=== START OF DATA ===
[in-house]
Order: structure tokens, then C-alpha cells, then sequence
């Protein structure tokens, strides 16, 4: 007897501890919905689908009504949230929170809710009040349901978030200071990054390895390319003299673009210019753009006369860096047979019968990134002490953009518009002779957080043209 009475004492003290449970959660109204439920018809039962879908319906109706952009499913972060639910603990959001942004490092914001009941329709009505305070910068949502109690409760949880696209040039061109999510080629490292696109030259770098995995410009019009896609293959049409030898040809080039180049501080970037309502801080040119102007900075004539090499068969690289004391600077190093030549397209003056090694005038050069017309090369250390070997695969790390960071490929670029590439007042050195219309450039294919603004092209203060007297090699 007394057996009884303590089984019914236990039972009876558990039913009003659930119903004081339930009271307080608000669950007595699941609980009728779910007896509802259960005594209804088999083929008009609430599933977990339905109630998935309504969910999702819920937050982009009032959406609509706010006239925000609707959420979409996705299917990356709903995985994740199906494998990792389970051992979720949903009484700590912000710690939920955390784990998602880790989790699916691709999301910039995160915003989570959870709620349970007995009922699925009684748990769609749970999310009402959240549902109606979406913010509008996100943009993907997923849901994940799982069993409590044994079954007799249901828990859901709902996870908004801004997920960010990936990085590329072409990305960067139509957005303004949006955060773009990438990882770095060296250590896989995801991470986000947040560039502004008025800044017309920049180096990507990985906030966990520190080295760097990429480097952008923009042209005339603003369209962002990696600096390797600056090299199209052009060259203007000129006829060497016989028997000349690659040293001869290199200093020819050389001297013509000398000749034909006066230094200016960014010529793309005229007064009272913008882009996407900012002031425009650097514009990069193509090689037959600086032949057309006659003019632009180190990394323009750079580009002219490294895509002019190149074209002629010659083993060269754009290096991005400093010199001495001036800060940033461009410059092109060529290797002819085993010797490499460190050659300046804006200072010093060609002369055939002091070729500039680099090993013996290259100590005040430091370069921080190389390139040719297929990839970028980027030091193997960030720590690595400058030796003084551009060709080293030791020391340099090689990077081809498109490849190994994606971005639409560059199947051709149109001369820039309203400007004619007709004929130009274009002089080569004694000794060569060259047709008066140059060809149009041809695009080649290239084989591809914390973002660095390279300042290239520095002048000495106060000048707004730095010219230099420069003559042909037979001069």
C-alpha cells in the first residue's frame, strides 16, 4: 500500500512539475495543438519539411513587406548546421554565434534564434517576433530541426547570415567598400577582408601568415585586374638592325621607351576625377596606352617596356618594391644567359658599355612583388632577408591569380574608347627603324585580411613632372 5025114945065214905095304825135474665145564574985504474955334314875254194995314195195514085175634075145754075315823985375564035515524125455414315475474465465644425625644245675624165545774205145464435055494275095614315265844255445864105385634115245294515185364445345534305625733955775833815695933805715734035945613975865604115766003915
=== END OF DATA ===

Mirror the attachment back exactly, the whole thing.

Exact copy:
[in-house]
Order: structure tokens, then C-alpha cells, then sequence
């Protein structure tokens, strides 16, 4: 007897501890919905689908009504949230929170809710009040349901978030200071990054390895390319003299673009210019753009006369860096047979019968990134002490953009518009002779957080043209 009475004492003290449970959660109204439920018809039962879908319906109706952009499913972060639910603990959001942004490092914001009941329709009505305070910068949502109690409760949880696209040039061109999510080629490292696109030259770098995995410009019009896609293959049409030898040809080039180049501080970037309502801080040119102007900075004539090499068969690289004391600077190093030549397209003056090694005038050069017309090369250390070997695969790390960071490929670029590439007042050195219309450039294919603004092209203060007297090699 007394057996009884303590089984019914236990039972009876558990039913009003659930119903004081339930009271307080608000669950007595699941609980009728779910007896509802259960005594209804088999083929008009609430599933977990339905109630998935309504969910999702819920937050982009009032959406609509706010006239925000609707959420979409996705299917990356709903995985994740199906494998990792389970051992979720949903009484700590912000710690939920955390784990998602880790989790699916691709999301910039995160915003989570959870709620349970007995009922699925009684748990769609749970999310009402959240549902109606979406913010509008996100943009993907997923849901994940799982069993409590044994079954007799249901828990859901709902996870908004801004997920960010990936990085590329072409990305960067139509957005303004949006955060773009990438990882770095060296250590896989995801991470986000947040560039502004008025800044017309920049180096990507990985906030966990520190080295760097990429480097952008923009042209005339603003369209962002990696600096390797600056090299199209052009060259203007000129006829060497016989028997000349690659040293001869290199200093020819050389001297013509000398000749034909006066230094200016960014010529793309005229007064009272913008882009996407900012002031425009650097514009990069193509090689037959600086032949057309006659003019632009180190990394323009750079580009002219490294895509002019190149074209002629010659083993060269754009290096991005400093010199001495001036800060940033461009410059092109060529290797002819085993010797490499460190050659300046804006200072010093060609002369055939002091070729500039680099090993013996290259100590005040430091370069921080190389390139040719297929990839970028980027030091193997960030720590690595400058030796003084551009060709080293030791020391340099090689990077081809498109490849190994994606971005639409560059199947051709149109001369820039309203400007004619007709004929130009274009002089080569004694000794060569060259047709008066140059060809149009041809695009080649290239084989591809914390973002660095390279300042290239520095002048000495106060000048707004730095010219230099420069003559042909037979001069």
C-alpha cells in the first residue's frame, strides 16, 4: 500500500512539475495543438519539411513587406548546421554565434534564434517576433530541426547570415567598400577582408601568415585586374638592325621607351576625377596606352617596356618594391644567359658599355612583388632577408591569380574608347627603324585580411613632372 5025114945065214905095304825135474665145564574985504474955334314875254194995314195195514085175634075145754075315823985375564035515524125455414315475474465465644425625644245675624165545774205145464435055494275095614315265844255445864105385634115245294515185364445345534305625733955775833815695933805715734035945613975865604115766003915